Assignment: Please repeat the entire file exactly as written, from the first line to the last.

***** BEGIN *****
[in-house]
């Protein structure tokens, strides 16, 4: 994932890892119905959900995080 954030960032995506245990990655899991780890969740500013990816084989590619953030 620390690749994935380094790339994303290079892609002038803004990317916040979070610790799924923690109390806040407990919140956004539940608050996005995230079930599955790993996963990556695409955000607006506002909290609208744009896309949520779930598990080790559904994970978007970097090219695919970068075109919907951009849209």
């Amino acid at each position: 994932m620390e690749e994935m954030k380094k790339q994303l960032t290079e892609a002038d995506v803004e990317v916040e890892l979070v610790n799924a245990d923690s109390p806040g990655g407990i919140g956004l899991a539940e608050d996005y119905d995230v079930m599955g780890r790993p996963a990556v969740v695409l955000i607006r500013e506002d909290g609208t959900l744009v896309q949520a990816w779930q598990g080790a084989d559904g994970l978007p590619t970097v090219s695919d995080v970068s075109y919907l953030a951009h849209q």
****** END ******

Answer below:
[in-house]
């Protein structure tokens, strides 16, 4: 994932890892119905959900995080 954030960032995506245990990655899991780890969740500013990816084989590619953030 620390690749994935380094790339994303290079892609002038803004990317916040979070610790799924923690109390806040407990919140956004539940608050996005995230079930599955790993996963990556695409955000607006506002909290609208744009896309949520779930598990080790559904994970978007970097090219695919970068075109919907951009849209």
């Amino acid at each position: 994932m620390e690749e994935m954030k380094k790339q994303l960032t290079e892609a002038d995506v803004e990317v916040e890892l979070v610790n799924a245990d923690s109390p806040g990655g407990i919140g956004l899991a539940e608050d996005y119905d995230v079930m599955g780890r790993p996963a990556v969740v695409l955000i607006r500013e506002d909290g609208t959900l744009v896309q949520a990816w779930q598990g080790a084989d559904g994970l978007p590619t970097v090219s695919d995080v970068s075109y919907l953030a951009h849209q």